Schools are used to systems, insomuch as all the elements of the system need to work together.  The elements of the system which comprises the school itself – a school’s faith identity (or, in the case of a private school, the founder’s heritage), activities, curriculum, technology and surroundings – all must work together.  School leaders and staff are quite adept at ensuring these five elements work together, and it goes without saying that they all must be attended to simultaneously.  It would be difficult to find a school today that would suspend its curriculum for a week until every piece of technology in the school could be upgraded, or say let’s focus on creating a great basketball program, and only then create a rigorous and relevant curriculum to prepare students for to answer questions that have not been asked yet.  Similarly, the elements of Advancement – Development, Retention, Enrollment, Asset Management and Marketing – also need to work together at the same time.

So let’s look at that big problem you’re going to tackle. First, dedicate time to analyze the problem (for those of you keeping score, that’s “habit” number one – “Be Proactive”), and then, visualize your desired outcome (that’s number two – “Begin With the End in Mind”), and write down where you need to go. Then, start filling in the steps of how you need to get there. Once you do it for something that you really need to accomplish, continued patterned repetition will create the habit, so that successive “big problems” may not seem so big.

From 2003 through 2008, I worked with a group of 15 Catholic elementary schools. How did I do it? Breaking it down into 5 groups of 3 and 3 groups of 5 helped, then I prioritized relative to which group was the most in need of what needed to be done. If you’re trying to deal with a group of 50 to 100 schools, it’s easier to create groupings rather than try to tackle the whole thing at once. Archdioceses and Dioceses create Deaneries and Vicariate Regions so that parishes can be grouped and, perhaps, share resources to be better stewards of funds entrusted to them.  Most recently, Catholic schools in the Dioceses of Youngstown (Ohio), Erie (Pennsylvania) and Pittsburgh (Pennsylvania) began regionalizing to allow business functions of a school to be handled by a coordinating entity, so that the schools can focus on those things which make them remarkable educational environments.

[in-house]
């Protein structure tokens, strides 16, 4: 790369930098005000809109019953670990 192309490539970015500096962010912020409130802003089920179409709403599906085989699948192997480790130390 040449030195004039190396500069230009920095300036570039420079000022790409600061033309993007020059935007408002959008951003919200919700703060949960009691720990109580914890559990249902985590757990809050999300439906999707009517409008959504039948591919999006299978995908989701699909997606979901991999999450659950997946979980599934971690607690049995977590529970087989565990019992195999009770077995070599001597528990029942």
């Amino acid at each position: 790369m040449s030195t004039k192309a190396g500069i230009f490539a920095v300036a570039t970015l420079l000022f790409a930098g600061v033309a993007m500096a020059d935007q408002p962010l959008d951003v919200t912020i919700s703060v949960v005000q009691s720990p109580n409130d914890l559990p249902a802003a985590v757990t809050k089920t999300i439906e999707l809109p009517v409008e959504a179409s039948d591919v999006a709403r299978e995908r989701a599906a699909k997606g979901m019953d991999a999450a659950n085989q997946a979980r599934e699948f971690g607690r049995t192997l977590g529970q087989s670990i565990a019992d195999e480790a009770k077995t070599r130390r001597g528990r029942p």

It’s interesting to compare this phenomenon to public schools. School districts throughout the country are looking for ways to break down their county-wide school districts – some with 20,000 students in each – to offer a more focused, “smaller” experience – creating “houses” where intramural sports and intra-house rivalries can lead to increased achievement. In other parts of the country, local school districts are feeling the pressures created by a tumultuous economy, and keep cutting teachers rather than exploring the potential of combining school districts. As more charter schools and online cyber learning environments along with diminishing tax bases begin to erode the financial foundation of the traditional public school model, the problems are akin to those big rocks in the jar.  Perhaps those problems are bigger than big rocks.  Perhaps they’re as large as an elephant.

© Michael V. Ziemski, SchoolAdvancement, 2007-2022 (Original Publication Date: 20070423)